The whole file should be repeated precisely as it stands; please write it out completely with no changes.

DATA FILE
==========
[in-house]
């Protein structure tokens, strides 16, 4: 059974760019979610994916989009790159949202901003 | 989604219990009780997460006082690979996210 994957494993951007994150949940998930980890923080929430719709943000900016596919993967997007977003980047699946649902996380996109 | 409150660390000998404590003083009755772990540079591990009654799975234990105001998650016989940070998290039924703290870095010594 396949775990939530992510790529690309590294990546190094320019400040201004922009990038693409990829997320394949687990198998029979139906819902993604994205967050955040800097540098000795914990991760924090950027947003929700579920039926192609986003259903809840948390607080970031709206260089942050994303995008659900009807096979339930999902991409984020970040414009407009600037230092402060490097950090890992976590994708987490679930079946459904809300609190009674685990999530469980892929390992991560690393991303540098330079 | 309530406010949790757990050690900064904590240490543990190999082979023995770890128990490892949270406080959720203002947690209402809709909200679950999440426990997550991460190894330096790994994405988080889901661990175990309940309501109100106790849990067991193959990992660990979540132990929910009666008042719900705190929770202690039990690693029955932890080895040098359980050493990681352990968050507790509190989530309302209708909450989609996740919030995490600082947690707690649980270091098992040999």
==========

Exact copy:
[in-house]
């Protein structure tokens, strides 16, 4: 059974760019979610994916989009790159949202901003 | 989604219990009780997460006082690979996210 994957494993951007994150949940998930980890923080929430719709943000900016596919993967997007977003980047699946649902996380996109 | 409150660390000998404590003083009755772990540079591990009654799975234990105001998650016989940070998290039924703290870095010594 396949775990939530992510790529690309590294990546190094320019400040201004922009990038693409990829997320394949687990198998029979139906819902993604994205967050955040800097540098000795914990991760924090950027947003929700579920039926192609986003259903809840948390607080970031709206260089942050994303995008659900009807096979339930999902991409984020970040414009407009600037230092402060490097950090890992976590994708987490679930079946459904809300609190009674685990999530469980892929390992991560690393991303540098330079 | 309530406010949790757990050690900064904590240490543990190999082979023995770890128990490892949270406080959720203002947690209402809709909200679950999440426990997550991460190894330096790994994405988080889901661990175990309940309501109100106790849990067991193959990992660990979540132990929910009666008042719900705190929770202690039990690693029955932890080895040098359980050493990681352990968050507790509190989530309302209708909450989609996740919030995490600082947690707690649980270091098992040999």